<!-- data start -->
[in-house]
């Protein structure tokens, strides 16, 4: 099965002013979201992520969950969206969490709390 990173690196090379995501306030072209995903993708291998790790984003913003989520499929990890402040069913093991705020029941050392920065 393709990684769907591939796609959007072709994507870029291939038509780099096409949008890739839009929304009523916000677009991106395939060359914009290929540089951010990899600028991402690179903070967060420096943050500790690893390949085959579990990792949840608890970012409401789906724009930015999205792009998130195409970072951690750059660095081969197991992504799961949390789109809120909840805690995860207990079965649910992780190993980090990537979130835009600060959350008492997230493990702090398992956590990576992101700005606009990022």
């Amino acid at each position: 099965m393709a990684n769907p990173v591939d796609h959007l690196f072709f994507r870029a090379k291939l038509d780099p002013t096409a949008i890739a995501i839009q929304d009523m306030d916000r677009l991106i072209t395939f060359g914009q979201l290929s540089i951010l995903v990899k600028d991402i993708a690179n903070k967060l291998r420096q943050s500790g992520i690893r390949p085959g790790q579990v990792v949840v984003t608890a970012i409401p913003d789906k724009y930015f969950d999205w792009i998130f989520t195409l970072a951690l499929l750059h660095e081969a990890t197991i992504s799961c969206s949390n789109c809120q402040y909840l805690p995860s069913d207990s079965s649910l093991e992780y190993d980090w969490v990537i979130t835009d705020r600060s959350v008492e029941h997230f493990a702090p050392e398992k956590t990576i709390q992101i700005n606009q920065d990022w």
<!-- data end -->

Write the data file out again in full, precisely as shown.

[in-house]
């Protein structure tokens, strides 16, 4: 099965002013979201992520969950969206969490709390 990173690196090379995501306030072209995903993708291998790790984003913003989520499929990890402040069913093991705020029941050392920065 393709990684769907591939796609959007072709994507870029291939038509780099096409949008890739839009929304009523916000677009991106395939060359914009290929540089951010990899600028991402690179903070967060420096943050500790690893390949085959579990990792949840608890970012409401789906724009930015999205792009998130195409970072951690750059660095081969197991992504799961949390789109809120909840805690995860207990079965649910992780190993980090990537979130835009600060959350008492997230493990702090398992956590990576992101700005606009990022």
């Amino acid at each position: 099965m393709a990684n769907p990173v591939d796609h959007l690196f072709f994507r870029a090379k291939l038509d780099p002013t096409a949008i890739a995501i839009q929304d009523m306030d916000r677009l991106i072209t395939f060359g914009q979201l290929s540089i951010l995903v990899k600028d991402i993708a690179n903070k967060l291998r420096q943050s500790g992520i690893r390949p085959g790790q579990v990792v949840v984003t608890a970012i409401p913003d789906k724009y930015f969950d999205w792009i998130f989520t195409l970072a951690l499929l750059h660095e081969a990890t197991i992504s799961c969206s949390n789109c809120q402040y909840l805690p995860s069913d207990s079965s649910l093991e992780y190993d980090w969490v990537i979130t835009d705020r600060s959350v008492e029941h997230f493990a702090p050392e398992k956590t990576i709390q992101i700005n606009q920065d990022w």